First week back.
Nothing has changed much around Otjituuo. We now have cell phone service, it is very incongruous to see the words “Otjituuo” light up when my phone picks up reception. On Wednesday I had to go back to town to shepherd one of my former grade six students who I got admitted to a good school in town. While there had been consultations with his mother regarding him moving to town this had not produced the desired effect and he was standing in the courtyard at Otjituuo on Wednesday morning unsure of what to do.
I asked him what was going on. He told me that he had been in Grootfontein but didn’t know where the school was. I found that hard to believe. Why didn’t you ask someone I said. I tried to give him directions but realized that I needed to be present to make it work. We gathered up his things in a shopping bag, loose toiletries, the parts of a various uniforms which had been handed down through his family and relatives, as well as some laundry detergent. One of his mother’s relatives accompanied us in the combi to town. She didn’t speak any English so communication was minimal.
In town we went first to the school. The three of us made something of an odd appearance among the rest of the parents and staff – a pseudo family we provoked some wry conjectures I am sure. I waited patiently in the principal’s waiting room, after all it was the first week of school and there were many people who were trying to get their kids into school. Unlike in the US where pre-registration is required for school very few schools are able to successfully impress the importance of this on parents. While the town schools are certainly better on this account, there is still a lot of uncertainty about where children are going to attend school during the first weeks. The official tally of the school’s enrollment is not done until the fifteenth school day – which gives parents, especially in the villages, a lot of leeway on when to bring students. Of course this makes teaching and running the school very difficult as numbers keep changing. The ultimate result of the school’s final enrollment relates to the number of staff that are allocated by the government to the school – the official student-teacher ratio is supposedly in the high thirties, that is 1 teacher per 38 learners.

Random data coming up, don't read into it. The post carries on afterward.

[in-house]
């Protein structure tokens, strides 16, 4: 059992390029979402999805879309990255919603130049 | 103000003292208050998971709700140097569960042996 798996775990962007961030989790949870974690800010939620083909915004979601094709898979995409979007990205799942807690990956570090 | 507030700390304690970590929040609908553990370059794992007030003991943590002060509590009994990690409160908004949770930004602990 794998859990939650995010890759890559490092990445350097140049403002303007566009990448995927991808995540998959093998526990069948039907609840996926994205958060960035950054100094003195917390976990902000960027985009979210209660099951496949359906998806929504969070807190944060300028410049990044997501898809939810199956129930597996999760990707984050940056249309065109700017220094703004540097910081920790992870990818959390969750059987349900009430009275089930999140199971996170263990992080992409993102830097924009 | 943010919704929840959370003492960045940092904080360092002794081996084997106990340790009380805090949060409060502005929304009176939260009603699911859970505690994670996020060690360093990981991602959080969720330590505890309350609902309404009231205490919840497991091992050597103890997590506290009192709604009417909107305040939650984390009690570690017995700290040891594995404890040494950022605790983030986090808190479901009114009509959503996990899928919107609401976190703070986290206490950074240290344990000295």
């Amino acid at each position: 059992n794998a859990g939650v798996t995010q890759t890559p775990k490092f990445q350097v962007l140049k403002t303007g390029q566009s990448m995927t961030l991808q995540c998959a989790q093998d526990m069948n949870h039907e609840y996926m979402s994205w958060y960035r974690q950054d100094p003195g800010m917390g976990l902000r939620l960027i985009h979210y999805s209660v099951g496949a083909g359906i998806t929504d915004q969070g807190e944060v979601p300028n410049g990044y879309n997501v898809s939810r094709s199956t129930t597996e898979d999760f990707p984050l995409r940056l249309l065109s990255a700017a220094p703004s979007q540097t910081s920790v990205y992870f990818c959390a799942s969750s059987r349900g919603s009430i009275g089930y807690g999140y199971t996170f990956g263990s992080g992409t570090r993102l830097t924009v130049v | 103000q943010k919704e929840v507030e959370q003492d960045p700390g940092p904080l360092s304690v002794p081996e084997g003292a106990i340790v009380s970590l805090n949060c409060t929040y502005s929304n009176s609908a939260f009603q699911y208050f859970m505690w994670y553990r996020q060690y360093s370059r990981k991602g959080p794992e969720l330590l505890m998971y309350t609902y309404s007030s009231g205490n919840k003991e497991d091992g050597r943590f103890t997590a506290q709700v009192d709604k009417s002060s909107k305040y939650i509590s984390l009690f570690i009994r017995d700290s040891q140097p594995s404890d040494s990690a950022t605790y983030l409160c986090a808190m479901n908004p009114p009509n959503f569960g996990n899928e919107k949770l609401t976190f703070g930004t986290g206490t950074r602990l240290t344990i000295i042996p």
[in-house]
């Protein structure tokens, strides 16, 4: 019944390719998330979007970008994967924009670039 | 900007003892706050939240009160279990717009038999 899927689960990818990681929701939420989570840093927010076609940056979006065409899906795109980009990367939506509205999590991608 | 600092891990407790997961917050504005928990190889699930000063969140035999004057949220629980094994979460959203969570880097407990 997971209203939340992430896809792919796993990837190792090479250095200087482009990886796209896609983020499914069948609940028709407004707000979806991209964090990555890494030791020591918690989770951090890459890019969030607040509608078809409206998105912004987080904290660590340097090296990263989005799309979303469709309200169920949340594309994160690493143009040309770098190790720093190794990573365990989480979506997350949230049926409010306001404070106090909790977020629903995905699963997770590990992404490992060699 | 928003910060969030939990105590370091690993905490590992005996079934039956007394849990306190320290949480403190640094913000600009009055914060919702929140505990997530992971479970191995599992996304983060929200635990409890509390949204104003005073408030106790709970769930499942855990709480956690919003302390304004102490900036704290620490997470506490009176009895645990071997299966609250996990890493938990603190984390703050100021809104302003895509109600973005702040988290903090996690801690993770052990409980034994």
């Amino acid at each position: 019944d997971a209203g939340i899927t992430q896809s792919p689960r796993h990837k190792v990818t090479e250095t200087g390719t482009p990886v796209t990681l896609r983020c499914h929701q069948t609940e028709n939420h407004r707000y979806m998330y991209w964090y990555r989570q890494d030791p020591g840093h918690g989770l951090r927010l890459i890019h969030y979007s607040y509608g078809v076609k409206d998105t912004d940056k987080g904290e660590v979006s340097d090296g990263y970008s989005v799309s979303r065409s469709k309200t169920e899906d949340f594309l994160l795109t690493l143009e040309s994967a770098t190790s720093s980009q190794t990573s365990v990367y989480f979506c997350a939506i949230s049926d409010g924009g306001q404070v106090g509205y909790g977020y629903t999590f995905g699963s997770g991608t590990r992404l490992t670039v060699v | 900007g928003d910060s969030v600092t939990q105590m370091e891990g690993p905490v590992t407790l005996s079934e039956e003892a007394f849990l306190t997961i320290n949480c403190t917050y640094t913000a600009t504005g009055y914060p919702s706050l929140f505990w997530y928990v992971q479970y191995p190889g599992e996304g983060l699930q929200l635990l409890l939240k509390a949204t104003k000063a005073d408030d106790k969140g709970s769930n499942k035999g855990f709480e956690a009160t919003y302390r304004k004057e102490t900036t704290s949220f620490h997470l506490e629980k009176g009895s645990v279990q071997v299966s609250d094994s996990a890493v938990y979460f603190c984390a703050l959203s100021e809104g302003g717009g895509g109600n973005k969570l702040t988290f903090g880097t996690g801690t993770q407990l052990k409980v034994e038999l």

When I did get in to see the principal I could tell she was pretty harried at that point. Her school is as different from our village school as can be imagined, odd considering that it is only sixty kilometers away it seems like it belongs to a different world which in many ways it does. She had detailed folders with printed up class lists that she had obviously compiled before the school term. She radiated a sense of authority and punctiliousness -- in other words she conveyed exactly what a principal should convey.
She didn’t remember admitting our learner (the deal I told her had been that they were not able to find room for him in the hostel but had guaranteed him a place in grade seven). After finding his application which I had put in sometime in September last year she made good on her promise and found him space. I paid his school fees and also for the school’s official golf shirt (only to be worn on Thursdays with the regulation boys uniform shorts). Although Nicholas was a star in Otjituuo, taking the most coveted academic award at our school, Dux learner, for three years running, he is certainly going to be challenged. The school’s official language is English although Afrikaans is used a lot informally – something I did not realize -- and his skills in both are lacking.
I am afraid that he will become discouraged, after being the big fish for so long it will be difficult to compete with the other learners as well as being away from home. This is certainly the chance of a lifetime for him, his new primary school is among the best in Namibia and if he can succeed there his future will be a lot brighter than had he stayed in the village. That being said I have to wonder about the true value of his leaving what was familiar and comfortable. He will also now be surrounded by alcohol and underage sex which is more strictly overseen here than in town. Suddenly he finds himself with a lot more choices of what to do with himself than play soccer or computers in the afternoon. Not only is he not in the hostel but I realized he will be living in Blickiesdorp, which means “tin town” in Afrikaans, the informal settlement which is beyond the formal “location” where many of Grootfontein’s black people reside. Blickiesdorp is worse than any village I’ve seen as the poverty is so much more pronounced in an urban setting, lack of electricity, access to water and food is immediately noticeable.
I’m not sure if it was the right decision. Instead of trying to help him here in the village I have essentially outsourced that to Grootfontein’s primary schools, but that is not what bugs me about the situation. I am comfortable in the realization that if it does turn out to work he will be more than welcome to return. Hopefully the experiment will work out.